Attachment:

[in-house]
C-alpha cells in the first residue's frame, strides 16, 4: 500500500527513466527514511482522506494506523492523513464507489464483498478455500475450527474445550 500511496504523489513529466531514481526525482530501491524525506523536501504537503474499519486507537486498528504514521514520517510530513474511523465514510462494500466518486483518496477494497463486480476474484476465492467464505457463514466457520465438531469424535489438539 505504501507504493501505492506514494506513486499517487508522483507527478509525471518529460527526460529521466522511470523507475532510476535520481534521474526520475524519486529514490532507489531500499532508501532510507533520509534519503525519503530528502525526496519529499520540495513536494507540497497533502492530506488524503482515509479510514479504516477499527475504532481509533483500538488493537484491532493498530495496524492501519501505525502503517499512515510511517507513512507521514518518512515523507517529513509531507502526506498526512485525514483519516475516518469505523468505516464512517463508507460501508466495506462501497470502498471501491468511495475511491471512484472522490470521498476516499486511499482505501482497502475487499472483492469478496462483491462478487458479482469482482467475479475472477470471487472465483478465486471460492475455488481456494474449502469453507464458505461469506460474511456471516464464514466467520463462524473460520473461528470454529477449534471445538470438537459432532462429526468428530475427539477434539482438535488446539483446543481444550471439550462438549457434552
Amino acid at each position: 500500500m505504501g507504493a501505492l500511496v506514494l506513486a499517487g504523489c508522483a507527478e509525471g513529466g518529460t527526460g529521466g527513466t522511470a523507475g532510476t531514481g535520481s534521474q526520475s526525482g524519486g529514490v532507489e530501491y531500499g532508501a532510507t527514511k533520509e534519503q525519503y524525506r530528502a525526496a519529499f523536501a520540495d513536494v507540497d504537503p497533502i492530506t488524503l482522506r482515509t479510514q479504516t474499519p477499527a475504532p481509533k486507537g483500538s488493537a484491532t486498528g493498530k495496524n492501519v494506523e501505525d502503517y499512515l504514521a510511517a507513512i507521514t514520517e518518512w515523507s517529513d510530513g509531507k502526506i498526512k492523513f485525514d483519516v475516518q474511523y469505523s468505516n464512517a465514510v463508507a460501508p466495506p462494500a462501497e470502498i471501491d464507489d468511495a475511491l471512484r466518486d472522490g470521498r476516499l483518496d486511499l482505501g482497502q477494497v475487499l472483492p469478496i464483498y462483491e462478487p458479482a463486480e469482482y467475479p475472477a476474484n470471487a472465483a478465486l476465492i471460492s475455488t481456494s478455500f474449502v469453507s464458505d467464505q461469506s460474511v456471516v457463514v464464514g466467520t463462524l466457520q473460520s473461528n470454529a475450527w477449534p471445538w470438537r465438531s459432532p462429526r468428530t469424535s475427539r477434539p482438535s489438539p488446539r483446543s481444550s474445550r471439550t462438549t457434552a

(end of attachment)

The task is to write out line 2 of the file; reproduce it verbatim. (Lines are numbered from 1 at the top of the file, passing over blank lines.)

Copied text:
C-alpha cells in the first residue's frame, strides 16, 4: 500500500527513466527514511482522506494506523492523513464507489464483498478455500475450527474445550 500511496504523489513529466531514481526525482530501491524525506523536501504537503474499519486507537486498528504514521514520517510530513474511523465514510462494500466518486483518496477494497463486480476474484476465492467464505457463514466457520465438531469424535489438539 505504501507504493501505492506514494506513486499517487508522483507527478509525471518529460527526460529521466522511470523507475532510476535520481534521474526520475524519486529514490532507489531500499532508501532510507533520509534519503525519503530528502525526496519529499520540495513536494507540497497533502492530506488524503482515509479510514479504516477499527475504532481509533483500538488493537484491532493498530495496524492501519501505525502503517499512515510511517507513512507521514518518512515523507517529513509531507502526506498526512485525514483519516475516518469505523468505516464512517463508507460501508466495506462501497470502498471501491468511495475511491471512484472522490470521498476516499486511499482505501482497502475487499472483492469478496462483491462478487458479482469482482467475479475472477470471487472465483478465486471460492475455488481456494474449502469453507464458505461469506460474511456471516464464514466467520463462524473460520473461528470454529477449534471445538470438537459432532462429526468428530475427539477434539482438535488446539483446543481444550471439550462438549457434552